Analysis by the father of American Geopolitics Dr. Daniel Fine, MIT.

Posts tagged ‘OilandGas’

New Mexico Energy Outlook Summit 2015 with Keynote leading energy expert Dr. Daniel Fine: Join us!


Join Albuquerque Business First for the 2nd Annual New Mexico Energy Outlook Summit. This Summit will offer business leaders unique access to energy insights that will affect your company in the year to come.

  • When: Thursday, November 12, 2015,7:30am-9:30am Add to my calendar
  • Where: Sandia Resort & Casino: Ballrooms A&BAlbuquerque NM
  • To register use this link–> http://www.bizjournals.com/albuquerque/event/115971#eventDetails
  • Sponsors

    Presenting Sponsor
    Supporting Sponsor
    Event Partner
    For more information on how your company can sponsor one of our events, please contact Tamra Fenstermaker at tfenstermaker@bizjournals.com or 505-348-8326.

    Event Information

    The second annual New Mexico Energy Outlook will offer business leaders unique access to energy insights that will affect your company in the year to come. Beginning with a keynote by Dr. Daniel Fine, this session will focus on how the evolving landscape of the energy industry and the world’s demand for energy will affect our state and economy. The 30-minute presentation will be followed by a panel discussion featuring executives from the top companies in New Mexico’s energy landscape. Moderated by Albuquerque Business First Publisher Candace Beeke, the panel will be driven by audience questions.

    Panelists include:

    • Dr. Daniel Fine, associate director, Center for Energy Policy
    • ConocoPhillips senior executive
    • Ron Darnell, senior vice president of public policy, PNM Resources
    • Regina Wheeler, CEO, Positive Energy Solar

    Session highlights include:

    • The OPEC price war and how it impacts NM
    • The price cycle for oil, natural gas and others, and outlook for prices
    • Production capacity – where it is rising, where it is falling
    • Outlook for employment in energy trades
    • Impact of and future for renewable energy in NM
    • Opportunities and challenges for the energy sector in NM as a whole
    • How the energy sector will shape the broader economy

    Daniel_Fine_Associate_Director_Center_for_Energy_Policy

    Keynote speaker:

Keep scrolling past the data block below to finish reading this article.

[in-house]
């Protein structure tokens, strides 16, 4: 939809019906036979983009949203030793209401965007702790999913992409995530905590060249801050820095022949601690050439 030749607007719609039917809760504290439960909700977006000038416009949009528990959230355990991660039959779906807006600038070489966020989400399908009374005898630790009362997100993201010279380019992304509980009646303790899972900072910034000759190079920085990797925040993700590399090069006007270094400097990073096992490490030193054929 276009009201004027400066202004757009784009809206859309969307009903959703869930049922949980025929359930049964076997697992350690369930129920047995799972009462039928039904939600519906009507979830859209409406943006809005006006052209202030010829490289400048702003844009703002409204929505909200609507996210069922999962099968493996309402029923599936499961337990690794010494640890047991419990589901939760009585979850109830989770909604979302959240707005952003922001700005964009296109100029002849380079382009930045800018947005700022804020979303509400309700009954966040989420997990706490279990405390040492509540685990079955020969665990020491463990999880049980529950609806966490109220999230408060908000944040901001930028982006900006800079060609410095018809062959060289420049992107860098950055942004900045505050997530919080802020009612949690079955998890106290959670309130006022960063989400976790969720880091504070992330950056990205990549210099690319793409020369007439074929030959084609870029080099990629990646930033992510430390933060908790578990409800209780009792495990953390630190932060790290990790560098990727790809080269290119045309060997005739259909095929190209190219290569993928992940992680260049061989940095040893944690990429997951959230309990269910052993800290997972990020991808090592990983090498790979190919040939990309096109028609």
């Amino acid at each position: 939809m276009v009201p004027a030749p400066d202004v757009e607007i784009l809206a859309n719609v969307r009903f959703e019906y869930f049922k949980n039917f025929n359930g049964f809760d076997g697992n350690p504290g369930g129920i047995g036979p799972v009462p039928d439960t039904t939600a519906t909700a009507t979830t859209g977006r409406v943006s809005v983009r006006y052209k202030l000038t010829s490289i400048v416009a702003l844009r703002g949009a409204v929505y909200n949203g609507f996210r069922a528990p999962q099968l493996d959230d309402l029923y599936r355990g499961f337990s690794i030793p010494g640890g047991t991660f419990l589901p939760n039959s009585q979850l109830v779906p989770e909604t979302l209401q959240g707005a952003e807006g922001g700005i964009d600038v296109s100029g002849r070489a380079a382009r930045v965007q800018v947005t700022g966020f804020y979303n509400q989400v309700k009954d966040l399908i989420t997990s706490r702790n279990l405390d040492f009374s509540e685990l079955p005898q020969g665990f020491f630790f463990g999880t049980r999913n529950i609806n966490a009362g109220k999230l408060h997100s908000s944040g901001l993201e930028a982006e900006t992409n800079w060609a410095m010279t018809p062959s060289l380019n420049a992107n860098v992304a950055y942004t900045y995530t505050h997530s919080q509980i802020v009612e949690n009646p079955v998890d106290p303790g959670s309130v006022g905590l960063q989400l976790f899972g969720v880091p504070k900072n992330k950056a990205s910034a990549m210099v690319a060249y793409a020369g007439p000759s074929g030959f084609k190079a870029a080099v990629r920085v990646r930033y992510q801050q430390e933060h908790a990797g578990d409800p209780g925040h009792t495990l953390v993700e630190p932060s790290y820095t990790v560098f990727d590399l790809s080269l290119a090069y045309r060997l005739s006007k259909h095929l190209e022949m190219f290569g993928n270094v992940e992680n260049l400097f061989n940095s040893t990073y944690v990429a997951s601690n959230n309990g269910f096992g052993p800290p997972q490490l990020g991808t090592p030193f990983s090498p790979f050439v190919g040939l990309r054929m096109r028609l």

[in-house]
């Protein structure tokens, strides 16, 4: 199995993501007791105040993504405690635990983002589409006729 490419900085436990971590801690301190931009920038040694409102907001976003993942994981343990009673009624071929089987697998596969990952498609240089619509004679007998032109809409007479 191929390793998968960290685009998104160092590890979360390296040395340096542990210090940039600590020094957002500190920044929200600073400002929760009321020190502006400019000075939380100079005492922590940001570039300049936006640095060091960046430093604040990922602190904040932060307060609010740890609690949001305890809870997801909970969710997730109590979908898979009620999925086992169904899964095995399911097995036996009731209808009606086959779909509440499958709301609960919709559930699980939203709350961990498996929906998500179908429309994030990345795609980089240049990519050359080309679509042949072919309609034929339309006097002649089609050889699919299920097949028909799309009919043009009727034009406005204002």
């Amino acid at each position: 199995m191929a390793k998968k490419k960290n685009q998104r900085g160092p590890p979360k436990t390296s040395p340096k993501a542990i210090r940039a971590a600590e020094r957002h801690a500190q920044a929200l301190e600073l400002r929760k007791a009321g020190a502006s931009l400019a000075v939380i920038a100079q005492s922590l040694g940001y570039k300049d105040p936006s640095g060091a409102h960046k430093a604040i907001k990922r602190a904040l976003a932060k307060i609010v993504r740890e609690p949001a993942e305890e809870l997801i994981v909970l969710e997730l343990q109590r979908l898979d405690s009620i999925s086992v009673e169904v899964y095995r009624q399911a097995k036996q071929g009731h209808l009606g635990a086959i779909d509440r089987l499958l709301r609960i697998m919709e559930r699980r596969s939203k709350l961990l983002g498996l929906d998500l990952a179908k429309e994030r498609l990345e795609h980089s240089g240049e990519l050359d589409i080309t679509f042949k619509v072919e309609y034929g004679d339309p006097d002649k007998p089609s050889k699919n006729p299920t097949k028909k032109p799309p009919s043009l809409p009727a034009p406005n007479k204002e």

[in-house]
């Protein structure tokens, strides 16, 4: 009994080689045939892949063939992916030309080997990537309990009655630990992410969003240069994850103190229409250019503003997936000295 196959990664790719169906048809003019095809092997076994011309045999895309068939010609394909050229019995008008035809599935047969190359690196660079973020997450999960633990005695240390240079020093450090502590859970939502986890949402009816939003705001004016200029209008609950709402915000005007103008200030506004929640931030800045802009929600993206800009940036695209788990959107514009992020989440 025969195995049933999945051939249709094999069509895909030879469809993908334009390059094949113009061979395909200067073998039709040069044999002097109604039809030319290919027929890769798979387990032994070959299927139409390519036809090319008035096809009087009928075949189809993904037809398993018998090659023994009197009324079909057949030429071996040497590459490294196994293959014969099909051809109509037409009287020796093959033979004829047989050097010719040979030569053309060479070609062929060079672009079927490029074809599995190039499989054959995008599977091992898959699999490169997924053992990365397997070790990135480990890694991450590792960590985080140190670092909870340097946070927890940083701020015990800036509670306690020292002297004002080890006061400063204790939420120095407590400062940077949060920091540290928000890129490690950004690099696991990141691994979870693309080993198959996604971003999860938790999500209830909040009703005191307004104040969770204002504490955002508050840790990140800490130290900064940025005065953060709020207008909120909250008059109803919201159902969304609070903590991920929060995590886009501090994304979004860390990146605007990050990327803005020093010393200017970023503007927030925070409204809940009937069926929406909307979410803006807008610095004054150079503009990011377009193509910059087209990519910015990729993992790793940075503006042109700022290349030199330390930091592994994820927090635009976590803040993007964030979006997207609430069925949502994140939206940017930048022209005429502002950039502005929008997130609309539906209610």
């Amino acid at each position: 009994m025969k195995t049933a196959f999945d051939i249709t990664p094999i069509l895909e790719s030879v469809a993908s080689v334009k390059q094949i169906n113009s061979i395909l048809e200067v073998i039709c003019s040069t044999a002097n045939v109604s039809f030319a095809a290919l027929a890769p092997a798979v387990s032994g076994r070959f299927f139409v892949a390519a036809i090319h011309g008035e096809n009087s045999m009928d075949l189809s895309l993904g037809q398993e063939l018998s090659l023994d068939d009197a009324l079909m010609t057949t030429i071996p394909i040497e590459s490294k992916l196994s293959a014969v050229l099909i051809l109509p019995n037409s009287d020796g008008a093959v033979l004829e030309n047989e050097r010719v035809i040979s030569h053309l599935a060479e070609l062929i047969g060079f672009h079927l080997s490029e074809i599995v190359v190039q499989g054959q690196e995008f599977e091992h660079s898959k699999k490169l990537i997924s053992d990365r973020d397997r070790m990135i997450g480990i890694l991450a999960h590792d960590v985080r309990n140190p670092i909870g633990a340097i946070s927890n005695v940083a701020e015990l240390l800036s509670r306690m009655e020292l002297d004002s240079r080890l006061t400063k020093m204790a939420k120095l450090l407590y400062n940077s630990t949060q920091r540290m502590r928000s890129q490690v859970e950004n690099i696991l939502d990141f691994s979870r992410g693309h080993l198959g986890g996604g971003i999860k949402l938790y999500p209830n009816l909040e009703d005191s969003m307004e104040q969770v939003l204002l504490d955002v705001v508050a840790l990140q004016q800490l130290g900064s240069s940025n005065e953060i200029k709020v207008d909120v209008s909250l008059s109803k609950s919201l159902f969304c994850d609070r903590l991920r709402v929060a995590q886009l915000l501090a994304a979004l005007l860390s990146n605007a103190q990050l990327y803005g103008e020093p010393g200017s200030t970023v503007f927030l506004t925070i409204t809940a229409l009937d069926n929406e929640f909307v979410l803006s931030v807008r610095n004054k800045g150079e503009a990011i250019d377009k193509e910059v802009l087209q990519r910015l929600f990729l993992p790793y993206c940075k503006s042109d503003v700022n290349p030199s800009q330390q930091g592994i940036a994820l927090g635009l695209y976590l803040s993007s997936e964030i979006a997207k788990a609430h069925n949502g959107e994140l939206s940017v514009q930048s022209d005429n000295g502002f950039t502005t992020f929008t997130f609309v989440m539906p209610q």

Dr. Daniel Fine
    Associate Director
    Center for Energy Policy

    New Mexico Tech

    Dr. Daniel Fine is the Associate Director of the New Mexico Center for Energy Policy and is a Senior Policy Analyst in the New Mexico State Department of Energy Minerals and Natural Resources.

    He is a long time research associate at the Mining and Minerals Resources Institute (MIT). Fine is also a policy adviser on nonconventional oil and gas. He is co-editor of Resource War in 3-D: Dependence, Diplomacy and Defence, has contributed to Business Week, the Engineering and Mining Journal and the Washington Times. He has given testimony on strategic natural resources before the U.S. Senate Committees on Foreign Affairs and Energy and Natural Resources.

    ABOUT NEW MEXICO CENTER FOR ENERGY POLICY
    The New Mexico Center for Energy Policy (NMCEP) is the first community-centered response to the challenge of national energy security in the United States. Its location in Lea County reflects the New Mexico Southeast as a historic and contemporary source of energy production and technology. Energy policy-making in Washington and in state capitals is often limited to “witness” appearances from “locals”. Energy policy developed and promoted by an energy production community has been non-existent until now.

    Registration & Networking  | 7:30AM
    Breakfast and Program | 8:00AM – 9:30AM

    Sandia Resort & Casino has overnight accommodations at a reduced group rate of $159 until October 11, 2015. RESERVE OVERNIGHT ROOMS HERE.